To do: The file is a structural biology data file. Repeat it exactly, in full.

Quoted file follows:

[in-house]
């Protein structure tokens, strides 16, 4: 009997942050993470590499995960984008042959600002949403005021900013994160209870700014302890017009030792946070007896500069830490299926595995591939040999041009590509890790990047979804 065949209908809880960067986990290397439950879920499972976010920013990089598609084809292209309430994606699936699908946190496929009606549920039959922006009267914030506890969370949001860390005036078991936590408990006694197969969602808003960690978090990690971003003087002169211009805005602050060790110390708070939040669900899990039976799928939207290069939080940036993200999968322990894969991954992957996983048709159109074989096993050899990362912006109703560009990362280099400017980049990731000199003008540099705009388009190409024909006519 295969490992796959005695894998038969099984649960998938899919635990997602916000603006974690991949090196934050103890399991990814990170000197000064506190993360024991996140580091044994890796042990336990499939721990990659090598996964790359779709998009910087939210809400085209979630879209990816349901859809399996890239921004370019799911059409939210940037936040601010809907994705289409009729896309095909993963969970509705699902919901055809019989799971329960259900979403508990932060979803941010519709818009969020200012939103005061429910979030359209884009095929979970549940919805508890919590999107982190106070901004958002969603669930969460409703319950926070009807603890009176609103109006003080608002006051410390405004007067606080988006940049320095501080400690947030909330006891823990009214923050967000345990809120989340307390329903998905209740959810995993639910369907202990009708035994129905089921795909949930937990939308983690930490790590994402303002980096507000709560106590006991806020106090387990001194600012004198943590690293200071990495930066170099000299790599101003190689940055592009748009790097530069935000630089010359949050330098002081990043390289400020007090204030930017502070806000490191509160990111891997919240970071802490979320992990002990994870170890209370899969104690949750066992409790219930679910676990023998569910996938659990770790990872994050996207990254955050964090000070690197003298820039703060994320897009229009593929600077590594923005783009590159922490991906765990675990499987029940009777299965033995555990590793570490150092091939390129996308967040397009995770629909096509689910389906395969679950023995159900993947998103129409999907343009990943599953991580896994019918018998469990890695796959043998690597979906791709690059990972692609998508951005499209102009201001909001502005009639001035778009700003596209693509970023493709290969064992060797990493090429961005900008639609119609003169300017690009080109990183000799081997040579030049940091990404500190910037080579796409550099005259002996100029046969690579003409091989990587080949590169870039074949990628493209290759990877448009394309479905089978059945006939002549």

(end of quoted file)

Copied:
[in-house]
């Protein structure tokens, strides 16, 4: 009997942050993470590499995960984008042959600002949403005021900013994160209870700014302890017009030792946070007896500069830490299926595995591939040999041009590509890790990047979804 065949209908809880960067986990290397439950879920499972976010920013990089598609084809292209309430994606699936699908946190496929009606549920039959922006009267914030506890969370949001860390005036078991936590408990006694197969969602808003960690978090990690971003003087002169211009805005602050060790110390708070939040669900899990039976799928939207290069939080940036993200999968322990894969991954992957996983048709159109074989096993050899990362912006109703560009990362280099400017980049990731000199003008540099705009388009190409024909006519 295969490992796959005695894998038969099984649960998938899919635990997602916000603006974690991949090196934050103890399991990814990170000197000064506190993360024991996140580091044994890796042990336990499939721990990659090598996964790359779709998009910087939210809400085209979630879209990816349901859809399996890239921004370019799911059409939210940037936040601010809907994705289409009729896309095909993963969970509705699902919901055809019989799971329960259900979403508990932060979803941010519709818009969020200012939103005061429910979030359209884009095929979970549940919805508890919590999107982190106070901004958002969603669930969460409703319950926070009807603890009176609103109006003080608002006051410390405004007067606080988006940049320095501080400690947030909330006891823990009214923050967000345990809120989340307390329903998905209740959810995993639910369907202990009708035994129905089921795909949930937990939308983690930490790590994402303002980096507000709560106590006991806020106090387990001194600012004198943590690293200071990495930066170099000299790599101003190689940055592009748009790097530069935000630089010359949050330098002081990043390289400020007090204030930017502070806000490191509160990111891997919240970071802490979320992990002990994870170890209370899969104690949750066992409790219930679910676990023998569910996938659990770790990872994050996207990254955050964090000070690197003298820039703060994320897009229009593929600077590594923005783009590159922490991906765990675990499987029940009777299965033995555990590793570490150092091939390129996308967040397009995770629909096509689910389906395969679950023995159900993947998103129409999907343009990943599953991580896994019918018998469990890695796959043998690597979906791709690059990972692609998508951005499209102009201001909001502005009639001035778009700003596209693509970023493709290969064992060797990493090429961005900008639609119609003169300017690009080109990183000799081997040579030049940091990404500190910037080579796409550099005259002996100029046969690579003409091989990587080949590169870039074949990628493209290759990877448009394309479905089978059945006939002549």